From the works of relevant literature, it was found that psoromic acid has high antioxidant and radical scavenging activities that may lead to its protective effect on cardiovascular and other physiological components. It has shown a significant gastroprotective effect in HCl/ethanol-induced mice. The depsidone core structure may have a pivotal role in its beneficial bioactivities. Significant inhibition of UGM, TBNAT, HGMR, ACE and M. tuberculosis indicated its effectiveness against tuberculosis disease. The antiviral properties were produced by inhibiting the herpes simplex virus and MCMV-GFP. Most significantly, psoromic acid as a small molecule inhibitor of RabGGTase among the reported inhibitors, could be the best candidate molecule for the study of cancer chemotherapy due to its natural origin. The potent antitumor activity through the inhibition of PRCC and U87MG cells, apoptotic activities, inhibition of pre-mRNA splicing and selective inhibition of RabGGTase suggested further research on mechanisms of action of psoromic acid core structure and for the synthesis and designing of safe and effective anticancer drugs. Further pharmacokinetic and in vivo studies with clinical phenotypes may pave the way for pharmacological and medicinal acceptance of psoromic acid as a potential antimicrobial and anticancer drug molecule.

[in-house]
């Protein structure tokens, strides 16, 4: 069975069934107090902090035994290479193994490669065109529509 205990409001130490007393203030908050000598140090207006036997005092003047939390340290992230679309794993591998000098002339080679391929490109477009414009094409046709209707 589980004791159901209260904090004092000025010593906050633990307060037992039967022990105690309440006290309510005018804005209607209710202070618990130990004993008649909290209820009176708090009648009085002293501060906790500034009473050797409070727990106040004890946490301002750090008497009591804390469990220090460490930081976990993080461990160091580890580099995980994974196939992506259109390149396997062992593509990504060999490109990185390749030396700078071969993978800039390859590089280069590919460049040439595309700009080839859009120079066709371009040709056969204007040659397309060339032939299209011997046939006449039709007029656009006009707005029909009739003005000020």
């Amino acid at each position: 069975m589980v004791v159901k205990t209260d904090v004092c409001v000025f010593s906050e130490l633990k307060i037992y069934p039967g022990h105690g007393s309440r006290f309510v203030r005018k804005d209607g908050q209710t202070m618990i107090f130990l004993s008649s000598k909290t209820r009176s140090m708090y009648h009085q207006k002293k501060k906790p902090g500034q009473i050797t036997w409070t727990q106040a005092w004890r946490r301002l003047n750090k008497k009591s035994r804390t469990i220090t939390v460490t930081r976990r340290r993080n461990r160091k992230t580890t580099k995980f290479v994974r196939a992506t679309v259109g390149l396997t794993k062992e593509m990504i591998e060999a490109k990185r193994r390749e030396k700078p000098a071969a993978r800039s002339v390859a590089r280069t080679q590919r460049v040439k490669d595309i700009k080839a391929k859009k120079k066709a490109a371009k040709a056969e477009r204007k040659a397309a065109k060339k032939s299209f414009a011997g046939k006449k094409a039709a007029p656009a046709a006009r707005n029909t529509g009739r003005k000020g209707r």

Conflict of interest:
Authors declare that there is no conflict of interest.